Check out the full article: Rangel-Buitrago, N and Neal, W,  2023, The unsustainable harvest of coastal sands, Science 382 (6675), . DOI: 10.1126/science.adj9593

Recent graduate Ryleigh Landstra and Geology Professor Ian Winkelstern co-author paper on “pisoid” formation

Their results on how pisoliths form today can inform how we interpret them in ancient geological deposits. Read the full article for more information.

Link to full article: Landstra, R., & Winkelstern, I. (2023). Constraining the formation conditions of modern pisoids at Ore Lake, Michigan. Sedimentologika, 1(1). https://doi.org/10.57035/journals/sdk.2023.e11.1179.

Image Source: Ian Winkelstern, GVSU Geology Dept.

Geology Professor John Weber is co-author in Nature Portfolio paper

What do medically important snakes have to do with geology? Learn more by reading the full article...

Image reference and link to full article: Jowers, M.J., Smart, U., Sánchez-Ramírez, S. et al. Unveiling underestimated species diversity within the Central American Coralsnake, a medically important complex of venomous taxa. Sci Rep 13, 11674 (2023). https://doi.org/10.1038/s41598-023-37734-5

GVSU students studying water in the western United States

link to newsclip about course

Fossil Clues - GVSU Geology Research in South Carolina

Video of research on fossils in South Carolina

A short video highlighting the work of a research team led by GVSU geology professor Ian Winkelstern

GVSU geology faculty member recognized as a top public university educator

Making Waves: Tara Kneeshaw analyzes ways the microscopic world can indicate, or help, water quality


19th Annual Chili Cook-Off

Nineteenth annual geology chili cook off fosters friendship through food. click on image to read the Lanthorn article about this long-standing event.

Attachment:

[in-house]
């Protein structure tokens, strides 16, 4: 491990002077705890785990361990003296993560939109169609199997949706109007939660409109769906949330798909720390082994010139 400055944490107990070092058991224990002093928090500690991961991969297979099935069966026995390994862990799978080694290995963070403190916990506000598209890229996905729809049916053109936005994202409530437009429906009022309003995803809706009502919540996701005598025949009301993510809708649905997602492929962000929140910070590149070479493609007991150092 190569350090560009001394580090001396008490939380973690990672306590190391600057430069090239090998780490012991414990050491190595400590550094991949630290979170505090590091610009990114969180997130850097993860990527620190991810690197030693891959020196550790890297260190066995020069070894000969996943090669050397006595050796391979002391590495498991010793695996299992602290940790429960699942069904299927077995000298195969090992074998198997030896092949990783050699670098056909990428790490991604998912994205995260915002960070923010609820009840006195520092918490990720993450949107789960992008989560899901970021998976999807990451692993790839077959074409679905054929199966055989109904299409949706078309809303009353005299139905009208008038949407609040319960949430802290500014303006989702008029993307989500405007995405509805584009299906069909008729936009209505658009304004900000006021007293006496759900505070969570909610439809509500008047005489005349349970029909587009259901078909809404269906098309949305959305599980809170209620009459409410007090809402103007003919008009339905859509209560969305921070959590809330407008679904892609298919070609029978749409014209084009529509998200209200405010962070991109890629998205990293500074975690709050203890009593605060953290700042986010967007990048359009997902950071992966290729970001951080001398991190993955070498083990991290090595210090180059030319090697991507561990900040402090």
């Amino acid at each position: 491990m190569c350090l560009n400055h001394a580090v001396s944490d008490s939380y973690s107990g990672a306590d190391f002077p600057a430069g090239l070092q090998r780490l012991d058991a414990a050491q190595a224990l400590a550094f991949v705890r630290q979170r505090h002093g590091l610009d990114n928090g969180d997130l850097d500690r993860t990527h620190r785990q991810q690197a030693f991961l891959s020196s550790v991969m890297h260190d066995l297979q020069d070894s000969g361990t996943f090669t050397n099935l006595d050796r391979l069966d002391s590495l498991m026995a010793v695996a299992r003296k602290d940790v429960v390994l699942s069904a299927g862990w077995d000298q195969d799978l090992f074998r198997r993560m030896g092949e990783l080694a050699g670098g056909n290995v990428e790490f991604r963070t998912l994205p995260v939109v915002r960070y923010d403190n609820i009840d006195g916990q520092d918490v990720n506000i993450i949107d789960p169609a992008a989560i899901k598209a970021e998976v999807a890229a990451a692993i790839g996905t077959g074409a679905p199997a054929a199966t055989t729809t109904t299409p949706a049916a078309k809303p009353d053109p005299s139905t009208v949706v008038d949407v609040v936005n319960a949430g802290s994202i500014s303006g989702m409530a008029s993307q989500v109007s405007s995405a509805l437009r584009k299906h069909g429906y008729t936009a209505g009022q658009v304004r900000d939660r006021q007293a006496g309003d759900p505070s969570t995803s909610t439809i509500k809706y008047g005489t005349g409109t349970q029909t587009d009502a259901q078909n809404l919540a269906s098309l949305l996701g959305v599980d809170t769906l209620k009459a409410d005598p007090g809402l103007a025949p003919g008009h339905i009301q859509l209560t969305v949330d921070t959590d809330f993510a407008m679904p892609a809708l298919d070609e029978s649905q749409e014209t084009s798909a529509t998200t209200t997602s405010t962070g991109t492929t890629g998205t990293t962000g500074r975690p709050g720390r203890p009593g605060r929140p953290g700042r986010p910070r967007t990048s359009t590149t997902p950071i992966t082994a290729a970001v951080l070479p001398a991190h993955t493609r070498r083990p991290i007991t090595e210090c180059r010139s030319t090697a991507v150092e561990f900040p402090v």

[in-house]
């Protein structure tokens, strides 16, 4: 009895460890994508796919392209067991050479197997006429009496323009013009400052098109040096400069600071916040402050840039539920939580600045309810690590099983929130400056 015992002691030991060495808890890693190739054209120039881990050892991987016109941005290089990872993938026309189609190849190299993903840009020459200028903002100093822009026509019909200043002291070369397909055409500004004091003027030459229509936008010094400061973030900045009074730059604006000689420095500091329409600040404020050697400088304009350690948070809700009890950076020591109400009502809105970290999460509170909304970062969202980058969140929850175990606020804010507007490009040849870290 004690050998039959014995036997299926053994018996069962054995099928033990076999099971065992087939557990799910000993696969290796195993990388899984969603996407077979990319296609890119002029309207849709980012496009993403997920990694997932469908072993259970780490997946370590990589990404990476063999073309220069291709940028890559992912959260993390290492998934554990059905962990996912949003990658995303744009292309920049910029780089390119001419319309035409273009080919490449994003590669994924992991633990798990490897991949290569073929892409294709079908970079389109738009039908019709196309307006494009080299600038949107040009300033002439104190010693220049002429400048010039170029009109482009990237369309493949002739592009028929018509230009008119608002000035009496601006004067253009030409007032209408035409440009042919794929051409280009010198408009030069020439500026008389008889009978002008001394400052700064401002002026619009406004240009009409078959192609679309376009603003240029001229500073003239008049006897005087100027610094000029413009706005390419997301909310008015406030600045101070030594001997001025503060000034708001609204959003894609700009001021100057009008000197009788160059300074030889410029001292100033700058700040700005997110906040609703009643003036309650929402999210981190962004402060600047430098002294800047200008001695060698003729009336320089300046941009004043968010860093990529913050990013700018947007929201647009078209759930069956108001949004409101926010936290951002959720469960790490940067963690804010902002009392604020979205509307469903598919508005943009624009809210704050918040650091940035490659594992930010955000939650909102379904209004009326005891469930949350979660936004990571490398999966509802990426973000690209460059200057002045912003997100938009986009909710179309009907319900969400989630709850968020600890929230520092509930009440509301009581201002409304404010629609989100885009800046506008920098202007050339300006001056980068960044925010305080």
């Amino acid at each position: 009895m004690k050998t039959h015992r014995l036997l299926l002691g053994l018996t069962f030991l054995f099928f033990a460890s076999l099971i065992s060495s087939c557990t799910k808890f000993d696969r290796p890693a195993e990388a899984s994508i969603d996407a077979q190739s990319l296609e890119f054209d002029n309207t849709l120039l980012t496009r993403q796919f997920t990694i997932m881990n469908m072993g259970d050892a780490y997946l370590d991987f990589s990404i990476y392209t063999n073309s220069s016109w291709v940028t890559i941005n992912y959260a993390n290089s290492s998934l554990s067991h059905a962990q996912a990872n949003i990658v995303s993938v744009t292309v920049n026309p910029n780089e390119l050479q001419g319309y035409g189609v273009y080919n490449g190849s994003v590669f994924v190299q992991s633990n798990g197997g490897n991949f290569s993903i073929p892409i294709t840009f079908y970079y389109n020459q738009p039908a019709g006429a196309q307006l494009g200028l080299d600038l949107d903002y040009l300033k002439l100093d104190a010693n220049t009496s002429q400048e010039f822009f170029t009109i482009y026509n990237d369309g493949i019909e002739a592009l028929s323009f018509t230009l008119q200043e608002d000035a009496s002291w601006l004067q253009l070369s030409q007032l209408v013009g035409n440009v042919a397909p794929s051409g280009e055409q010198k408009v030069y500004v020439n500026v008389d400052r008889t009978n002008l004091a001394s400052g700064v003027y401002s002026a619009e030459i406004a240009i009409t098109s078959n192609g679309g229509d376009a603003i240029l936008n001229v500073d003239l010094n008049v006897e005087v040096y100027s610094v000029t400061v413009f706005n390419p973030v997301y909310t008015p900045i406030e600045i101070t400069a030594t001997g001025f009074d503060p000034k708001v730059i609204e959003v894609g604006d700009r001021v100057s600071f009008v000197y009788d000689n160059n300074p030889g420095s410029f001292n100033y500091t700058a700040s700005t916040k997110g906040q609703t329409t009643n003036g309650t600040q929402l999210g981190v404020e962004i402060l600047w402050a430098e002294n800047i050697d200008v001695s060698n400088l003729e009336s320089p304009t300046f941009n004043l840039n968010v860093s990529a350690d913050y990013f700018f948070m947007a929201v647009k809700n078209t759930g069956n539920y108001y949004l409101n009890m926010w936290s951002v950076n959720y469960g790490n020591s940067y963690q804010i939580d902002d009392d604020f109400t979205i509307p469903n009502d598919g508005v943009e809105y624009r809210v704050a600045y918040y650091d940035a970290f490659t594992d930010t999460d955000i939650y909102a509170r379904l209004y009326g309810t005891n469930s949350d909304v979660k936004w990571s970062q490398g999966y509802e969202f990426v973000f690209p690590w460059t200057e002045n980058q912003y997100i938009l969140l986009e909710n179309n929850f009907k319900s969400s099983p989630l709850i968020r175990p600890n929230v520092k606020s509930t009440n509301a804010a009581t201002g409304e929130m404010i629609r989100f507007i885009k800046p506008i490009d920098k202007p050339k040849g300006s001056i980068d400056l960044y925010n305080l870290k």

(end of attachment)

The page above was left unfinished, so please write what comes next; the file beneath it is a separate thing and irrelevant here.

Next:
Check out details of the first annual climate meme contest and pioneering winners of the meme contest and other climate-related happenings in Professor Mekik's Climatology Lab

Go to Professor Mekik's Climatology Lab website: https://www.gvsu.edu/climatelab/ or find out more on Facebook

A warm remembrance of Tom Hendrix (1933-2023)

Photo of Tom Hendrix

Photograph of Tom Hendrix from the GVSU archives.

On Sunday October 8th, 2023 Tom Hendrix passed away, and the GVSU Geology Department lost one of its most distinguished faculty members in the unit’s history. Read the full memoir by Bill Neal here.

The GVSU Geology Department mourns the loss of 2 departmental icons

Image of candle burning in black background

A warm rememberance of Norman W. Ten Brink (1943–2023)

We are saddened by the loss of an outstanding geomorphologist and pioneer of the GVSU Geology program, Norm Ten Brink. Emeritus faculty member William (Bill) J. Neal along with alumni Alan Werner, and Christopher Waythomas recently published "A thoughtful tribute to Norman W. Ten Brink (1943–2023)" in AAAR. We hope you will take the time to read the full article (linked here) in remembrance of Norm and celebrate his amazing life and accomplishments.

Reference: William J. Neal, Alan Werner & Christopher F. Waythomas (2023) Memorial to Norman W. Ten Brink (1943–2023), Arctic, Antarctic, and Alpine Research, 55:1, 2248844,
DOI: 10.1080/15230430.2023.2248844.
To link to this article: https://doi.org/10.1080/15230430.2023.2248844


Upcoming Events

Invitation to department picnic and Greg Wilson retirement party

Help us celebrate Greg Wilson's retirement by sending pictures and memories to Peter Riemersma ([email protected]) or sharing them at this link.



GSA 2024 Joint North-Central and South-Central Section Meeting

21–23 April 2024

Springfield, Missouri, USA
Oasis Hotel and Convention Center

Goldschmidt 2024 is in Chicago!

Goldschmidt is the foremost annual, international conference on geochemistry and related subjects, organized by the Geochemical Society and the European Association of Geochemistry.

 Are you a former student of the GVSU geology department?  Send us your contact information

Page last modified April 10, 2024